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Oct
16
comment Are LFSRs enough for this?
hmm, I just realized b and t are not the same... I'll have to think about t < b.
Oct
16
comment Are LFSRs enough for this?
An edit is fine with me, though I don't think you should make any more. Too many edits and it's a conversation, which the platform doesn't do well.
Oct
16
revised Are LFSRs enough for this?
considered new premise
Oct
15
revised Are LFSRs enough for this?
added 153 characters in body
Oct
15
answered Are LFSRs enough for this?
Oct
15
comment Are LFSRs enough for this?
If I know the initial state, can't I just step my copy of the LFSR until its state matches one of the tickets? If the time makes sense, assume it was the first player's otherwise keep stepping. Or are we assuming that there are too many steps to make this feasible?
Oct
13
answered Is it possible to 'fake' time for TOTP? (Time-based One-time Password)
Oct
8
comment Are hash functions chaotic?
en.wikipedia.org/wiki/Avalanche_effect
Oct
7
comment Session based AES with random key and static salt
Is this in addition to or instead of SSL? Is the RSA key embedded in the application?
Oct
2
comment Is deniable error-correction possible?
Given a set of words $W$ and the noise profile of the channel it's easy to calculate the probability that some received message $w'$ was originally broadcast as a word in $W$. That seems too simple, but I don't see any other way to interpret your question if nothing is secret and there's only 1 message sent.
Oct
2
answered Is deniable error-correction possible?
Sep
24
awarded  Autobiographer
Sep
19
awarded  Citizen Patrol
Sep
11
comment How can I map arbitrary group elements to unique integers without using Hash functions?
The method given in Dennis's answer is the only way for an arbitrary group, but note that you get a different mapping depending on which generator you pick. I was thinking that if you knew more about $G$ or how an element of $g$ was represented there might be an integer 0 <= i < p that each element would naturally map to. But it sounds like you're trying to do this without knowing anything about $G$? You might need to rethink that requirement if you want this to be practical.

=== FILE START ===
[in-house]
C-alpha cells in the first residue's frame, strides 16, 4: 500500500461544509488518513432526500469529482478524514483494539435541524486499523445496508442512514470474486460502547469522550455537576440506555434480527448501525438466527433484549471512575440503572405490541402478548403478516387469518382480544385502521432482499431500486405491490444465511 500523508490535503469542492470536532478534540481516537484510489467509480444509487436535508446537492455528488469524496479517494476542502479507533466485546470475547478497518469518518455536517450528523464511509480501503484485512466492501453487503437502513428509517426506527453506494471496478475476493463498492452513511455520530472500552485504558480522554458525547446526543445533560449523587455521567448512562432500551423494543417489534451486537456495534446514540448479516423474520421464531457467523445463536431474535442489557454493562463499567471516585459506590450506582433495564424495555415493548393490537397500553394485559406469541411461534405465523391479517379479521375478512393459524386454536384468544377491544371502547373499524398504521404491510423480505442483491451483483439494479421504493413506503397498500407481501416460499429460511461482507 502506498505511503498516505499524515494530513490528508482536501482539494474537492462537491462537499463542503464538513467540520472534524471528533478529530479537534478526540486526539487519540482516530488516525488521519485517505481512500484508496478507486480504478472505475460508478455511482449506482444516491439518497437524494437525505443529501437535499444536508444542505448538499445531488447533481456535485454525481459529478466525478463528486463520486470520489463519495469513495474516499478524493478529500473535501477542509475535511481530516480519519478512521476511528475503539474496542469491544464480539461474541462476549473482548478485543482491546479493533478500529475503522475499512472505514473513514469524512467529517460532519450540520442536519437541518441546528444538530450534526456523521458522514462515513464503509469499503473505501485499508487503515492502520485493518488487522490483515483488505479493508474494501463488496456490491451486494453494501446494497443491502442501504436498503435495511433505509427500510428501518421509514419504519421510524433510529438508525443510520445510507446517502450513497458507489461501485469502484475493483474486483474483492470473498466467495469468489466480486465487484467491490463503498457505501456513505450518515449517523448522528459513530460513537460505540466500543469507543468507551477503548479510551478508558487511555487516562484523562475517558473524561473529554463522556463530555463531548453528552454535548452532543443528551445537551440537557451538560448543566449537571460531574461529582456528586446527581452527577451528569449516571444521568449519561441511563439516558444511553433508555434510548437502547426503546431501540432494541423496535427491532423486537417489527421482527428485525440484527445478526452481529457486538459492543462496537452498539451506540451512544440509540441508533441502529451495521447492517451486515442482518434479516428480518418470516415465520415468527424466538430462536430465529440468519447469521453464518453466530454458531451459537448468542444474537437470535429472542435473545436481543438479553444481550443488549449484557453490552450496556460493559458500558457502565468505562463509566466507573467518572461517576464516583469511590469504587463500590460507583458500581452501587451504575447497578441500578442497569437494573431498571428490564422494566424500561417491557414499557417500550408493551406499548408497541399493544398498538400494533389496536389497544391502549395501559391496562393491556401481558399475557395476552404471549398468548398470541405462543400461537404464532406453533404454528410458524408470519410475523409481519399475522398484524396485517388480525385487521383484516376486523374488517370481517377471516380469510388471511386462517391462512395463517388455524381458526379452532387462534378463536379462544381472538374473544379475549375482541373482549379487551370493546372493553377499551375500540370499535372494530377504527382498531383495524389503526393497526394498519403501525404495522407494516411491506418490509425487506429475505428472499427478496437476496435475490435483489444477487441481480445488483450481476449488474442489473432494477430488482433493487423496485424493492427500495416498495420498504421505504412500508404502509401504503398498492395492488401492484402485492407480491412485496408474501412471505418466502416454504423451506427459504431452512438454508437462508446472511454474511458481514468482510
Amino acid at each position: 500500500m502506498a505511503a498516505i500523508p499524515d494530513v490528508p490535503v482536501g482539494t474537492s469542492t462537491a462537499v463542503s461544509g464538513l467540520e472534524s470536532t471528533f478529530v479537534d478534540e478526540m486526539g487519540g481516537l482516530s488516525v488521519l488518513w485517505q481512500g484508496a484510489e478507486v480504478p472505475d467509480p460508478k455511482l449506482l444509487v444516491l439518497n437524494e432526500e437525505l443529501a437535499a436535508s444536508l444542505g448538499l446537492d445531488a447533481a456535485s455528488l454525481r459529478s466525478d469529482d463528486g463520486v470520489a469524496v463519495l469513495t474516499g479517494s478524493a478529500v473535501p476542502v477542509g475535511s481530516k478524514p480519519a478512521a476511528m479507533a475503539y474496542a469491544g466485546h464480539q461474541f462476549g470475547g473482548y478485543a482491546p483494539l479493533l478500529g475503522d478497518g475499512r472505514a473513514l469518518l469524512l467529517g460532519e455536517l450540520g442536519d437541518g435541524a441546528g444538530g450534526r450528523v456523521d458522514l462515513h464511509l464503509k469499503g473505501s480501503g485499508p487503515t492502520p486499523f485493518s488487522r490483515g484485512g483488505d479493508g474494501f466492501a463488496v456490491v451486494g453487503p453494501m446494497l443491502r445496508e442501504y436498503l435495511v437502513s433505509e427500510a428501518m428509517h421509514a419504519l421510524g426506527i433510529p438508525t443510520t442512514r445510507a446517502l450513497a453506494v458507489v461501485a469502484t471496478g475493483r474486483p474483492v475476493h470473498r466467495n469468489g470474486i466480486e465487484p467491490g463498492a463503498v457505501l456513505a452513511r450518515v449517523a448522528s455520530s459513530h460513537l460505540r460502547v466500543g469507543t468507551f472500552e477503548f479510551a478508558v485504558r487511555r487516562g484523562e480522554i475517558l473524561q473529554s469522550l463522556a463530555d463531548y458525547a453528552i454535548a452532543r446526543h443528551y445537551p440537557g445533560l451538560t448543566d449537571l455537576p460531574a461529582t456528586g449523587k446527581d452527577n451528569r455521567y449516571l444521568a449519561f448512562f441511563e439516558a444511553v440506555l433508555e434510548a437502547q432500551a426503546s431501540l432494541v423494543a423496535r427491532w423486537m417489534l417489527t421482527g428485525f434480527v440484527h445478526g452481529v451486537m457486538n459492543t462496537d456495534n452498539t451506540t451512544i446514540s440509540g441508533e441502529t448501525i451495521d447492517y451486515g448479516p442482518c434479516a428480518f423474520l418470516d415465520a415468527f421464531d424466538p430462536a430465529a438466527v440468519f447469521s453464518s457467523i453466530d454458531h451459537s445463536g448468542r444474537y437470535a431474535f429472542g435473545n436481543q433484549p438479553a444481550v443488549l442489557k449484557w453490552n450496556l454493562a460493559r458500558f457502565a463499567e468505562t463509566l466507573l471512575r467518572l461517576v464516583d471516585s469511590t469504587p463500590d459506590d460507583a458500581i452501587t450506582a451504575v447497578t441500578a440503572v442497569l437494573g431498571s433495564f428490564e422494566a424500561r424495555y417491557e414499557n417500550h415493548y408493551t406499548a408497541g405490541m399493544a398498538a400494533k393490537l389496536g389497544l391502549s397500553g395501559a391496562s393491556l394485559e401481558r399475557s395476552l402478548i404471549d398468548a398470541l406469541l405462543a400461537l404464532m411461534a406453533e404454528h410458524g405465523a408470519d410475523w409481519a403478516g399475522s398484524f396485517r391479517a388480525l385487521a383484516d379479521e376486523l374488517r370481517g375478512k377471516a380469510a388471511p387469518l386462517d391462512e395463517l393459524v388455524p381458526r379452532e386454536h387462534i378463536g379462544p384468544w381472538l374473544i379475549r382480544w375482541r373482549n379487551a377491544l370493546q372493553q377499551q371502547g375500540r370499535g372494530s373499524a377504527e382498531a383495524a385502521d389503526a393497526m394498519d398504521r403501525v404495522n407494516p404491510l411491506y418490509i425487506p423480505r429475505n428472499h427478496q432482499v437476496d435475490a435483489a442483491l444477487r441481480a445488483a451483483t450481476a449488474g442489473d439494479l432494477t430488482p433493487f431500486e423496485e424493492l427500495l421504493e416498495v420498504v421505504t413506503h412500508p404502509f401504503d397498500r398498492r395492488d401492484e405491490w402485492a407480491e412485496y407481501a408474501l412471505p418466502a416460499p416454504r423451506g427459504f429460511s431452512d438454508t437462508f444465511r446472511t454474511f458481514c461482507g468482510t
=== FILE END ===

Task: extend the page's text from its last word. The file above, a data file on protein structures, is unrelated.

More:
Sep
10
comment How can I map arbitrary group elements to unique integers without using Hash functions?
How are you representing elements G? Any group of prime order is isomorphic to $Z_p$ so you can just use that isomorphism.
Aug
13
awarded  Commentator
Aug
13
comment Is there an encryption that is only reversible with a key?
Isn't reversible encryption just encryption?
Jul
23
comment RSA with modulus n=p²q
if j and k have a common factor i, then n has an integer ith root. This will be easier to factor to recover p and q.
Jun
26
comment Do sites store login password with hash? If so, can people can use hash collision to log in?
It can happen but don't underestimate the effort of step 3. Also it's better than the alternatives. Storing plaintext means that B is done at step 2. Storing encrypted passwords means B just needs the key, which is stored in process memory.
Jun
9
comment How can one detect if a hash function doesn't have a full image?
The only information you get is based on collisions, so it takes ~2^n/2 calls before you get any information. For n large enough, that means you can't tell. Otherwise, it's an exercise in estimating size based on collision rate and figuring out when you have achieved statistical significance.